Maybe others can understand that when a seed is planted during someone’s childhood, the roots have longer to take hold and grow stronger than an adulthood of love and happiness. Those roots can permeate all positive thoughts and just spring up their own flowers of doubt within an instant.

I think people misunderstand our baggage as a weakness. I know I do sometimes. However, the amount of strength it took me to not quit, to smile every day, and to hold in my flood of emotion was so much more than the strength of walking away or fighting.

As I continue the work on overcoming abuses from decades ago, I still see the fears creep up in the middle of the night. I know some of you do as well. For some, this isolation may work to bring a good excuse as to why you have to avoid social interaction. For others, it may work against you, as you usually feed off others’ energy.

What I worry about is that I know many who have survived, and even thrived, after childhood trauma may be currently trying to find your self-worth. Maybe you lost a job. Maybe you haven’t seen loved ones. Maybe you haven’t been able to see your support group or counselor.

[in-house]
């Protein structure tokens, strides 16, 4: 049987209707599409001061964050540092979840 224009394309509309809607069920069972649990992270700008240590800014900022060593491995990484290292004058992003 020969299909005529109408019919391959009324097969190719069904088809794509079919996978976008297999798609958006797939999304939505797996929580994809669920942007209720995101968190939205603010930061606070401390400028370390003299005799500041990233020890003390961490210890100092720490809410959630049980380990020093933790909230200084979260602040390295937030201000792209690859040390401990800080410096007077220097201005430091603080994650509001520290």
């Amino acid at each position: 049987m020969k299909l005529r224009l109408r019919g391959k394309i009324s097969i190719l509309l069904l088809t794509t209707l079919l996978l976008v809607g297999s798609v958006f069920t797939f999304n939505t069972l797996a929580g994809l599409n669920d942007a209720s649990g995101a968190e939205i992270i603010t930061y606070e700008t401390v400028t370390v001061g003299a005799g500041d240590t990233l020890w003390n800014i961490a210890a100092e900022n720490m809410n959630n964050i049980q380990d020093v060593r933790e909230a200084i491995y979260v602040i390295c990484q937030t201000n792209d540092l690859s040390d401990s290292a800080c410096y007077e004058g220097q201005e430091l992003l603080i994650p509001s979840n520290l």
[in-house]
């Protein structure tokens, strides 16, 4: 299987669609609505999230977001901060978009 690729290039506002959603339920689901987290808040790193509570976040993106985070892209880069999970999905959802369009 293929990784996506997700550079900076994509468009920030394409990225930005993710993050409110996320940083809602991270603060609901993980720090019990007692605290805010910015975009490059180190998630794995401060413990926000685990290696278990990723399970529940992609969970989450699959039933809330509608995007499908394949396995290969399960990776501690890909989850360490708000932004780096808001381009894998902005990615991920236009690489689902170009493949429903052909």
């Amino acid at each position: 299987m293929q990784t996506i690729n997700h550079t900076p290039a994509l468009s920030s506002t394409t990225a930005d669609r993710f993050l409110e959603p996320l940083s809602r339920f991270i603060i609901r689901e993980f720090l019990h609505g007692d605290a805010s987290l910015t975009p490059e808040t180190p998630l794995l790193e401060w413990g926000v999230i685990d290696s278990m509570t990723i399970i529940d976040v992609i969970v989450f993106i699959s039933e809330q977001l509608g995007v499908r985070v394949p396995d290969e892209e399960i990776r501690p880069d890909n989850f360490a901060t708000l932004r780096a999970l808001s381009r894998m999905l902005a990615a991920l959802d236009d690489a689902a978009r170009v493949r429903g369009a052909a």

I want you to know, you are not alone, even if you physically are. People without any trauma, without this baggage, are struggling with our world’s current realities. You are ok when you struggle as well. 

If a dream crops into your night, reminding you of your lack of self-worth, please try not to let it overcome you. I don’t know the perfect formula for you to get you out of that negative head space. I first did a puzzle. Then, I wrote this blog. Now, I am planning on taking my kids to my in-laws property… keeping a social distance from Mom and Dad… and walking around one of my favorite places. (no people around)

I hope you can find your formula and you don’t get lost in the silence of this social distancing. I hope instead this silence can help you find a better voice… one that tells you to love yourself a little more.